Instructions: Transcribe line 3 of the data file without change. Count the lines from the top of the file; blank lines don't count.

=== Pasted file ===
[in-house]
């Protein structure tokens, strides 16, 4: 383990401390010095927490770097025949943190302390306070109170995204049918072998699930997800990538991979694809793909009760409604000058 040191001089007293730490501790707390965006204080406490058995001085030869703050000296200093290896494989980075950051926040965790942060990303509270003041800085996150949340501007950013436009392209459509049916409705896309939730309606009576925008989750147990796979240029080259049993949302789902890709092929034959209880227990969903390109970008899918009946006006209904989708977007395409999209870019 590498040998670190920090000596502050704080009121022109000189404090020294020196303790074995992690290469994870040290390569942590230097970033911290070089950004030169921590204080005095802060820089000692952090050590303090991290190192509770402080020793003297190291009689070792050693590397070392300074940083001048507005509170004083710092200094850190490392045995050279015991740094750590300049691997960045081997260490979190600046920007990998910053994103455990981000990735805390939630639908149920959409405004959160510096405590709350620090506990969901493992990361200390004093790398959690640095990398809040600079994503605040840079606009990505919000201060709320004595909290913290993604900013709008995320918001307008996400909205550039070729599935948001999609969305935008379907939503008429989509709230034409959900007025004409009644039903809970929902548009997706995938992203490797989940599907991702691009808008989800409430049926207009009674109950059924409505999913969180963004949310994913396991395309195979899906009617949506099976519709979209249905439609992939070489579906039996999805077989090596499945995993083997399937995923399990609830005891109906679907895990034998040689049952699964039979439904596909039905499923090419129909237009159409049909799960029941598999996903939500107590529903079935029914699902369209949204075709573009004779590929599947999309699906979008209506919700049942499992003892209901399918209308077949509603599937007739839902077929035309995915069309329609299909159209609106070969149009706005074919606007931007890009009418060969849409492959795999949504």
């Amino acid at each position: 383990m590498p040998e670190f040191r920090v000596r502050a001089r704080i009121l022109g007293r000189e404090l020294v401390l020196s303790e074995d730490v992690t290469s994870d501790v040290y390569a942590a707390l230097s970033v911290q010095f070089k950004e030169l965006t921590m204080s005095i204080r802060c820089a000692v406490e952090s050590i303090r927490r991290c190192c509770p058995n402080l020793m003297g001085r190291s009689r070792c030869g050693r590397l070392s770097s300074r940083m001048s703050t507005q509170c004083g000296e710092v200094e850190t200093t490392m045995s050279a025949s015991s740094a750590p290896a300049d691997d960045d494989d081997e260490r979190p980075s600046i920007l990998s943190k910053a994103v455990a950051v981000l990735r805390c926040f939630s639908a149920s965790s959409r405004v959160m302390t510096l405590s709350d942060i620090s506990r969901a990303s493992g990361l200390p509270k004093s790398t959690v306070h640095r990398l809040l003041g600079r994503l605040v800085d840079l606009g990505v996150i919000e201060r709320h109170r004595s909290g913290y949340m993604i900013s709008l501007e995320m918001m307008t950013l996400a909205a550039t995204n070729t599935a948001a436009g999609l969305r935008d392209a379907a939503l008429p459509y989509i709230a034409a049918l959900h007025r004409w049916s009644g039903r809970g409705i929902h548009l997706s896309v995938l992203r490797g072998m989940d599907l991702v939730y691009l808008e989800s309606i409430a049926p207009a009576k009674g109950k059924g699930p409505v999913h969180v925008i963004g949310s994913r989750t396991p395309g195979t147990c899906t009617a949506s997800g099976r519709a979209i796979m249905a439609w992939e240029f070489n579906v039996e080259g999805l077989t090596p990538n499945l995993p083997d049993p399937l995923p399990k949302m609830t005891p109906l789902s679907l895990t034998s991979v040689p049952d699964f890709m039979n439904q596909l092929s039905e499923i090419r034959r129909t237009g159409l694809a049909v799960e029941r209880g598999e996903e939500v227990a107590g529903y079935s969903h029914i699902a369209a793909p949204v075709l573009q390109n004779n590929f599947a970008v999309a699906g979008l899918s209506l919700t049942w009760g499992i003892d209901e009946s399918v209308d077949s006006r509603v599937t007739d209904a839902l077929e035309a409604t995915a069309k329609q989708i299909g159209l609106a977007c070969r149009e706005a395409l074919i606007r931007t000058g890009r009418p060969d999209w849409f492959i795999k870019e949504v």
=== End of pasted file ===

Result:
């Amino acid at each position: 383990m590498p040998e670190f040191r920090v000596r502050a001089r704080i009121l022109g007293r000189e404090l020294v401390l020196s303790e074995d730490v992690t290469s994870d501790v040290y390569a942590a707390l230097s970033v911290q010095f070089k950004e030169l965006t921590m204080s005095i204080r802060c820089a000692v406490e952090s050590i303090r927490r991290c190192c509770p058995n402080l020793m003297g001085r190291s009689r070792c030869g050693r590397l070392s770097s300074r940083m001048s703050t507005q509170c004083g000296e710092v200094e850190t200093t490392m045995s050279a025949s015991s740094a750590p290896a300049d691997d960045d494989d081997e260490r979190p980075s600046i920007l990998s943190k910053a994103v455990a950051v981000l990735r805390c926040f939630s639908a149920s965790s959409r405004v959160m302390t510096l405590s709350d942060i620090s506990r969901a990303s493992g990361l200390p509270k004093s790398t959690v306070h640095r990398l809040l003041g600079r994503l605040v800085d840079l606009g990505v996150i919000e201060r709320h109170r004595s909290g913290y949340m993604i900013s709008l501007e995320m918001m307008t950013l996400a909205a550039t995204n070729t599935a948001a436009g999609l969305r935008d392209a379907a939503l008429p459509y989509i709230a034409a049918l959900h007025r004409w049916s009644g039903r809970g409705i929902h548009l997706s896309v995938l992203r490797g072998m989940d599907l991702v939730y691009l808008e989800s309606i409430a049926p207009a009576k009674g109950k059924g699930p409505v999913h969180v925008i963004g949310s994913r989750t396991p395309g195979t147990c899906t009617a949506s997800g099976r519709a979209i796979m249905a439609w992939e240029f070489n579906v039996e080259g999805l077989t090596p990538n499945l995993p083997d049993p399937l995923p399990k949302m609830t005891p109906l789902s679907l895990t034998s991979v040689p049952d699964f890709m039979n439904q596909l092929s039905e499923i090419r034959r129909t237009g159409l694809a049909v799960e029941r209880g598999e996903e939500v227990a107590g529903y079935s969903h029914i699902a369209a793909p949204v075709l573009q390109n004779n590929f599947a970008v999309a699906g979008l899918s209506l919700t049942w009760g499992i003892d209901e009946s399918v209308d077949s006006r509603v599937t007739d209904a839902l077929e035309a409604t995915a069309k329609q989708i299909g159209l609106a977007c070969r149009e706005a395409l074919i606007r931007t000058g890009r009418p060969d999209w849409f492959i795999k870019e949504v």